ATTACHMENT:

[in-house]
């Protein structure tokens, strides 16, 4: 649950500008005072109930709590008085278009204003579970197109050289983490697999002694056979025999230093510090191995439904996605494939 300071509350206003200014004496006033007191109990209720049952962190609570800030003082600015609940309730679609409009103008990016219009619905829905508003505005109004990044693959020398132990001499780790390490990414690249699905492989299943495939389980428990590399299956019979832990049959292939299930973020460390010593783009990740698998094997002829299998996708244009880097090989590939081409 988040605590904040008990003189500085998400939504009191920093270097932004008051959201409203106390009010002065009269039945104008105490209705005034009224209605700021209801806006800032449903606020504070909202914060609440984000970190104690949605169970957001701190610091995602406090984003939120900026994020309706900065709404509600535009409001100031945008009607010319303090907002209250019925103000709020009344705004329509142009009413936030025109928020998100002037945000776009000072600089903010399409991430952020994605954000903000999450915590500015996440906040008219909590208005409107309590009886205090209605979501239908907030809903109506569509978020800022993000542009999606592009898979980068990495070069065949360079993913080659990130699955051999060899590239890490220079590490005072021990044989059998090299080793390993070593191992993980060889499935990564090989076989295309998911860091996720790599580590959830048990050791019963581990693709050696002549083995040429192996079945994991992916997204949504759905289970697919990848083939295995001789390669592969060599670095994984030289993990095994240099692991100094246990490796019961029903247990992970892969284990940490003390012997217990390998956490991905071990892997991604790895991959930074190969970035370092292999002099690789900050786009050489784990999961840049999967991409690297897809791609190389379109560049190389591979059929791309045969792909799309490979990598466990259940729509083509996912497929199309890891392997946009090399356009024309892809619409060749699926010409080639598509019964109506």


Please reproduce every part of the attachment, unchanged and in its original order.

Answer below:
[in-house]
């Protein structure tokens, strides 16, 4: 649950500008005072109930709590008085278009204003579970197109050289983490697999002694056979025999230093510090191995439904996605494939 300071509350206003200014004496006033007191109990209720049952962190609570800030003082600015609940309730679609409009103008990016219009619905829905508003505005109004990044693959020398132990001499780790390490990414690249699905492989299943495939389980428990590399299956019979832990049959292939299930973020460390010593783009990740698998094997002829299998996708244009880097090989590939081409 988040605590904040008990003189500085998400939504009191920093270097932004008051959201409203106390009010002065009269039945104008105490209705005034009224209605700021209801806006800032449903606020504070909202914060609440984000970190104690949605169970957001701190610091995602406090984003939120900026994020309706900065709404509600535009409001100031945008009607010319303090907002209250019925103000709020009344705004329509142009009413936030025109928020998100002037945000776009000072600089903010399409991430952020994605954000903000999450915590500015996440906040008219909590208005409107309590009886205090209605979501239908907030809903109506569509978020800022993000542009999606592009898979980068990495070069065949360079993913080659990130699955051999060899590239890490220079590490005072021990044989059998090299080793390993070593191992993980060889499935990564090989076989295309998911860091996720790599580590959830048990050791019963581990693709050696002549083995040429192996079945994991992916997204949504759905289970697919990848083939295995001789390669592969060599670095994984030289993990095994240099692991100094246990490796019961029903247990992970892969284990940490003390012997217990390998956490991905071990892997991604790895991959930074190969970035370092292999002099690789900050786009050489784990999961840049999967991409690297897809791609190389379109560049190389591979059929791309045969792909799309490979990598466990259940729509083509996912497929199309890891392997946009090399356009024309892809619409060749699926010409080639598509019964109506």